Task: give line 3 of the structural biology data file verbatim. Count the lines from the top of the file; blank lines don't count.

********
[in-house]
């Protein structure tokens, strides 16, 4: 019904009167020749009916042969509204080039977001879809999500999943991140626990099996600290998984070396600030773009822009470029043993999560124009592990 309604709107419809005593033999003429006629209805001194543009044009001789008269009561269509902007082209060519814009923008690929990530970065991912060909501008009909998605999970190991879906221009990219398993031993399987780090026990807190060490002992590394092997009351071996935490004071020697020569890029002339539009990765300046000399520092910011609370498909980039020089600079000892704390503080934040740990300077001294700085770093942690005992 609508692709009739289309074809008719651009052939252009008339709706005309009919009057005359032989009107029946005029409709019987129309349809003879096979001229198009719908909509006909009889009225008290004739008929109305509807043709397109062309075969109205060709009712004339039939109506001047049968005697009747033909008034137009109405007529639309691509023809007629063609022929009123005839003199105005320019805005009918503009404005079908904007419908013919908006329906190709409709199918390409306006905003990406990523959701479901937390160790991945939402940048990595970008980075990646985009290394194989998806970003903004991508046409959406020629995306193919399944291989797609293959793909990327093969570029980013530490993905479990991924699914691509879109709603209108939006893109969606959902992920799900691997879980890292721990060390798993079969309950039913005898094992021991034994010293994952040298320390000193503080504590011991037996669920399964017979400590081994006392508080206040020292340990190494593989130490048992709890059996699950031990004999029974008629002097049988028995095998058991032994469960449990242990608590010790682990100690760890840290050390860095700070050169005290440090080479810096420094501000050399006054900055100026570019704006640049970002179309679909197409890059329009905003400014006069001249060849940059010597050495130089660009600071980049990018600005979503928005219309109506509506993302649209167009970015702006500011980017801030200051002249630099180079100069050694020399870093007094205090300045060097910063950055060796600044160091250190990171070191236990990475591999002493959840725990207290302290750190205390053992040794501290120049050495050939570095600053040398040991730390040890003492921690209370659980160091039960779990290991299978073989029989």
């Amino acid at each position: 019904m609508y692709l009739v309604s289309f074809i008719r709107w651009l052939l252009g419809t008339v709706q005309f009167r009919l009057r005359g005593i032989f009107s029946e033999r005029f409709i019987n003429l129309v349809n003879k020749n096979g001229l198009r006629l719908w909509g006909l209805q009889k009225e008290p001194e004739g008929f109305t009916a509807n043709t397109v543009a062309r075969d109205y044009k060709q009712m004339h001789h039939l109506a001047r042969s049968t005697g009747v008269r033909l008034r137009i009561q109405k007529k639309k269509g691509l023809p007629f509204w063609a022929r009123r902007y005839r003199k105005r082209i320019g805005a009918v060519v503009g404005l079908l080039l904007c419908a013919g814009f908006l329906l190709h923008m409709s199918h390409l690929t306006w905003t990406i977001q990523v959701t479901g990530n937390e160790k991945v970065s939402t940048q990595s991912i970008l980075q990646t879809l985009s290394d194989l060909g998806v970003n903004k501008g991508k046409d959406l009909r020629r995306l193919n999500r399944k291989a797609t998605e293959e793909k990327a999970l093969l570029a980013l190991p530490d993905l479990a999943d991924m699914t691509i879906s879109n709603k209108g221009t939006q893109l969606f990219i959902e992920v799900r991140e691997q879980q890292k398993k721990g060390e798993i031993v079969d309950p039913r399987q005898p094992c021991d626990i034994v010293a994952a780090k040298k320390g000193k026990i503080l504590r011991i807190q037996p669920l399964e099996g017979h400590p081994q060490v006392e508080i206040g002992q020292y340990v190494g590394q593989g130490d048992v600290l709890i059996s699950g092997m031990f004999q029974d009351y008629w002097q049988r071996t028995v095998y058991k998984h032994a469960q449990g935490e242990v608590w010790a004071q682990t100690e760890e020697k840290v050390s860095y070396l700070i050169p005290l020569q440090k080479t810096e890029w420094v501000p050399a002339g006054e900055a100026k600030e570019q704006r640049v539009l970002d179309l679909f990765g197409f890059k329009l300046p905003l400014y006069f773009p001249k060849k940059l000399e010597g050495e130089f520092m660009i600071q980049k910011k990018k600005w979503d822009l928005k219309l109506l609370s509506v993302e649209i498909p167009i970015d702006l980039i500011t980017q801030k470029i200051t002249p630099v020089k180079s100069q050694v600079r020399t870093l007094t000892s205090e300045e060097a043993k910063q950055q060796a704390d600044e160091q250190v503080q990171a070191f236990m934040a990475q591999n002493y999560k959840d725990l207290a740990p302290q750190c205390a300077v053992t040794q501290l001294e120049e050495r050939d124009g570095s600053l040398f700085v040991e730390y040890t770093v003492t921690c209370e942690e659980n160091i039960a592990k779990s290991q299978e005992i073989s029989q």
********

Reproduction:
């Amino acid at each position: 019904m609508y692709l009739v309604s289309f074809i008719r709107w651009l052939l252009g419809t008339v709706q005309f009167r009919l009057r005359g005593i032989f009107s029946e033999r005029f409709i019987n003429l129309v349809n003879k020749n096979g001229l198009r006629l719908w909509g006909l209805q009889k009225e008290p001194e004739g008929f109305t009916a509807n043709t397109v543009a062309r075969d109205y044009k060709q009712m004339h001789h039939l109506a001047r042969s049968t005697g009747v008269r033909l008034r137009i009561q109405k007529k639309k269509g691509l023809p007629f509204w063609a022929r009123r902007y005839r003199k105005r082209i320019g805005a009918v060519v503009g404005l079908l080039l904007c419908a013919g814009f908006l329906l190709h923008m409709s199918h390409l690929t306006w905003t990406i977001q990523v959701t479901g990530n937390e160790k991945v970065s939402t940048q990595s991912i970008l980075q990646t879809l985009s290394d194989l060909g998806v970003n903004k501008g991508k046409d959406l009909r020629r995306l193919n999500r399944k291989a797609t998605e293959e793909k990327a999970l093969l570029a980013l190991p530490d993905l479990a999943d991924m699914t691509i879906s879109n709603k209108g221009t939006q893109l969606f990219i959902e992920v799900r991140e691997q879980q890292k398993k721990g060390e798993i031993v079969d309950p039913r399987q005898p094992c021991d626990i034994v010293a994952a780090k040298k320390g000193k026990i503080l504590r011991i807190q037996p669920l399964e099996g017979h400590p081994q060490v006392e508080i206040g002992q020292y340990v190494g590394q593989g130490d048992v600290l709890i059996s699950g092997m031990f004999q029974d009351y008629w002097q049988r071996t028995v095998y058991k998984h032994a469960q449990g935490e242990v608590w010790a004071q682990t100690e760890e020697k840290v050390s860095y070396l700070i050169p005290l020569q440090k080479t810096e890029w420094v501000p050399a002339g006054e900055a100026k600030e570019q704006r640049v539009l970002d179309l679909f990765g197409f890059k329009l300046p905003l400014y006069f773009p001249k060849k940059l000399e010597g050495e130089f520092m660009i600071q980049k910011k990018k600005w979503d822009l928005k219309l109506l609370s509506v993302e649209i498909p167009i970015d702006l980039i500011t980017q801030k470029i200051t002249p630099v020089k180079s100069q050694v600079r020399t870093l007094t000892s205090e300045e060097a043993k910063q950055q060796a704390d600044e160091q250190v503080q990171a070191f236990m934040a990475q591999n002493y999560k959840d725990l207290a740990p302290q750190c205390a300077v053992t040794q501290l001294e120049e050495r050939d124009g570095s600053l040398f700085v040991e730390y040890t770093v003492t921690c209370e942690e659980n160091i039960a592990k779990s290991q299978e005992i073989s029989q």